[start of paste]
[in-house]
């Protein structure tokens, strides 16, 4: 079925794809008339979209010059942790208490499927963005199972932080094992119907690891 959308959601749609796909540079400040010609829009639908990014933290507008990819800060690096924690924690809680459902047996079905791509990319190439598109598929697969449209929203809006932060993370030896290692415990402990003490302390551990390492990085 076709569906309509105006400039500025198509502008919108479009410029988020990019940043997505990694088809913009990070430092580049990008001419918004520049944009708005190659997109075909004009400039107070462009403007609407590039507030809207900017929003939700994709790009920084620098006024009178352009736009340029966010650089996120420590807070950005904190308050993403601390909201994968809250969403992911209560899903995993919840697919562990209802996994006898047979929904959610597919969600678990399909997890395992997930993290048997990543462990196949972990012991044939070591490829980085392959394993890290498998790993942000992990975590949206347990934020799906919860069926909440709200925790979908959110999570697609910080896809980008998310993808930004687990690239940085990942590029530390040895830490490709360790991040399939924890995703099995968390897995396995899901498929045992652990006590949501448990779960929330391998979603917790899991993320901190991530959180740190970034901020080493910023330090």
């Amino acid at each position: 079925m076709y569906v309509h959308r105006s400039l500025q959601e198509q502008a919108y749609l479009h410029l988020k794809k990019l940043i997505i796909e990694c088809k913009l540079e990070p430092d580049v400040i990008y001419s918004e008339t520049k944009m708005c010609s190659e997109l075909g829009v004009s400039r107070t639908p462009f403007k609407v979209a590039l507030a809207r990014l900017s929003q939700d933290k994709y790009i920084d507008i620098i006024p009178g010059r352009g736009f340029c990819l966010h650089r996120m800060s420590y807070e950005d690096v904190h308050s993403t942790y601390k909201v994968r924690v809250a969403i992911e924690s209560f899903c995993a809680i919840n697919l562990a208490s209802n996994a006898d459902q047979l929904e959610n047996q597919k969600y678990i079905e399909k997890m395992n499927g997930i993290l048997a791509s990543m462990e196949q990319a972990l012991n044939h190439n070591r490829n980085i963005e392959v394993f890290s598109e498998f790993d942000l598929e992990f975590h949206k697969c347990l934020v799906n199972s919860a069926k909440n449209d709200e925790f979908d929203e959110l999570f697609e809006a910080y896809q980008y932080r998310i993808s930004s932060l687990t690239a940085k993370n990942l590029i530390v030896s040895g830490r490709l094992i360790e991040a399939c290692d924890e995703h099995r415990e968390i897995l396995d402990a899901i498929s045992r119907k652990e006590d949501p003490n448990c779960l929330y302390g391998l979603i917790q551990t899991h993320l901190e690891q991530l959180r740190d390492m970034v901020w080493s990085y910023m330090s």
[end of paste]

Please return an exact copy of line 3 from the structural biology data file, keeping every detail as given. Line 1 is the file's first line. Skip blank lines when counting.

């Amino acid at each position: 079925m076709y569906v309509h959308r105006s400039l500025q959601e198509q502008a919108y749609l479009h410029l988020k794809k990019l940043i997505i796909e990694c088809k913009l540079e990070p430092d580049v400040i990008y001419s918004e008339t520049k944009m708005c010609s190659e997109l075909g829009v004009s400039r107070t639908p462009f403007k609407v979209a590039l507030a809207r990014l900017s929003q939700d933290k994709y790009i920084d507008i620098i006024p009178g010059r352009g736009f340029c990819l966010h650089r996120m800060s420590y807070e950005d690096v904190h308050s993403t942790y601390k909201v994968r924690v809250a969403i992911e924690s209560f899903c995993a809680i919840n697919l562990a208490s209802n996994a006898d459902q047979l929904e959610n047996q597919k969600y678990i079905e399909k997890m395992n499927g997930i993290l048997a791509s990543m462990e196949q990319a972990l012991n044939h190439n070591r490829n980085i963005e392959v394993f890290s598109e498998f790993d942000l598929e992990f975590h949206k697969c347990l934020v799906n199972s919860a069926k909440n449209d709200e925790f979908d929203e959110l999570f697609e809006a910080y896809q980008y932080r998310i993808s930004s932060l687990t690239a940085k993370n990942l590029i530390v030896s040895g830490r490709l094992i360790e991040a399939c290692d924890e995703h099995r415990e968390i897995l396995d402990a899901i498929s045992r119907k652990e006590d949501p003490n448990c779960l929330y302390g391998l979603i917790q551990t899991h993320l901190e690891q991530l959180r740190d390492m970034v901020w080493s990085y910023m330090s």